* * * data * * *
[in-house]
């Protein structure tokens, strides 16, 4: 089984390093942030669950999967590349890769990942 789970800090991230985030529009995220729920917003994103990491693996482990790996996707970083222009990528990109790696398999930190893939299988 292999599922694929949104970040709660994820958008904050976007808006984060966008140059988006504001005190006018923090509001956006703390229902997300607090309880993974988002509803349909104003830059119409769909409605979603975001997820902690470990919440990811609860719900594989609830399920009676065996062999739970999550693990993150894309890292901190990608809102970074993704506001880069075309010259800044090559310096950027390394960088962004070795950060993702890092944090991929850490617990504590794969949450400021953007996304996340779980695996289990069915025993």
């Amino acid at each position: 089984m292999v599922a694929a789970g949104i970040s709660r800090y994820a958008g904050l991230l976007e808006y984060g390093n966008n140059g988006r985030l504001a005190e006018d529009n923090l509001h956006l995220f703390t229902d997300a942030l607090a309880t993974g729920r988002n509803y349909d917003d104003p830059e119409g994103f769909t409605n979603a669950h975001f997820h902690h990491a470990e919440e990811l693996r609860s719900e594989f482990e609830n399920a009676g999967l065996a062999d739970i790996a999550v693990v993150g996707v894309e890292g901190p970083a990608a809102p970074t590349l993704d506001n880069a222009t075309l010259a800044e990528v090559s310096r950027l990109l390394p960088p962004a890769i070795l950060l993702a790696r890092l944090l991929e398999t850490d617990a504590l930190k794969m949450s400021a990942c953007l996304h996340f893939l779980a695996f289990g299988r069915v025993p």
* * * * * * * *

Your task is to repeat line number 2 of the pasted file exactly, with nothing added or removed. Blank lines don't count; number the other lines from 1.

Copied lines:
């Protein structure tokens, strides 16, 4: 089984390093942030669950999967590349890769990942 789970800090991230985030529009995220729920917003994103990491693996482990790996996707970083222009990528990109790696398999930190893939299988 292999599922694929949104970040709660994820958008904050976007808006984060966008140059988006504001005190006018923090509001956006703390229902997300607090309880993974988002509803349909104003830059119409769909409605979603975001997820902690470990919440990811609860719900594989609830399920009676065996062999739970999550693990993150894309890292901190990608809102970074993704506001880069075309010259800044090559310096950027390394960088962004070795950060993702890092944090991929850490617990504590794969949450400021953007996304996340779980695996289990069915025993």